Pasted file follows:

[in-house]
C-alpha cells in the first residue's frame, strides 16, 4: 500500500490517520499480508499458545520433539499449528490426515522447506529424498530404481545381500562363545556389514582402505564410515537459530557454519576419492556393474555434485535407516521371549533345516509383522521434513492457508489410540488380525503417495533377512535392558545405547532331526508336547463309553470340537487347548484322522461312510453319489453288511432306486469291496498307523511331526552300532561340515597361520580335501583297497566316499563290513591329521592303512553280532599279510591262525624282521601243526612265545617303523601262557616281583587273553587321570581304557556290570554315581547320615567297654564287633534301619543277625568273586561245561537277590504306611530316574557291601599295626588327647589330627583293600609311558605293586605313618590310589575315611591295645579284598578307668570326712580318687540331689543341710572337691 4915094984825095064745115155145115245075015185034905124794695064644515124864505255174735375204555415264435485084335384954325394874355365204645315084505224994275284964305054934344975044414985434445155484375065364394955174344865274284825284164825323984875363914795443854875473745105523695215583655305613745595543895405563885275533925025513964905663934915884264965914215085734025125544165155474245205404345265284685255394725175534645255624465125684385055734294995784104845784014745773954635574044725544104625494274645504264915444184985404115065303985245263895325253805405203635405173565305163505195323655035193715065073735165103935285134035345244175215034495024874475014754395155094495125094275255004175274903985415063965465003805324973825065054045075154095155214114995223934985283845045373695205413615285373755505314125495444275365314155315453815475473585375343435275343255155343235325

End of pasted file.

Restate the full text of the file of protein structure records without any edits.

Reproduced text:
[in-house]
C-alpha cells in the first residue's frame, strides 16, 4: 500500500490517520499480508499458545520433539499449528490426515522447506529424498530404481545381500562363545556389514582402505564410515537459530557454519576419492556393474555434485535407516521371549533345516509383522521434513492457508489410540488380525503417495533377512535392558545405547532331526508336547463309553470340537487347548484322522461312510453319489453288511432306486469291496498307523511331526552300532561340515597361520580335501583297497566316499563290513591329521592303512553280532599279510591262525624282521601243526612265545617303523601262557616281583587273553587321570581304557556290570554315581547320615567297654564287633534301619543277625568273586561245561537277590504306611530316574557291601599295626588327647589330627583293600609311558605293586605313618590310589575315611591295645579284598578307668570326712580318687540331689543341710572337691 4915094984825095064745115155145115245075015185034905124794695064644515124864505255174735375204555415264435485084335384954325394874355365204645315084505224994275284964305054934344975044414985434445155484375065364394955174344865274284825284164825323984875363914795443854875473745105523695215583655305613745595543895405563885275533925025513964905663934915884264965914215085734025125544165155474245205404345265284685255394725175534645255624465125684385055734294995784104845784014745773954635574044725544104625494274645504264915444184985404115065303985245263895325253805405203635405173565305163505195323655035193715065073735165103935285134035345244175215034495024874475014754395155094495125094275255004175274903985415063965465003805324973825065054045075154095155214114995223934985283845045373695205413615285373755505314125495444275365314155315453815475473585375343435275343255155343235325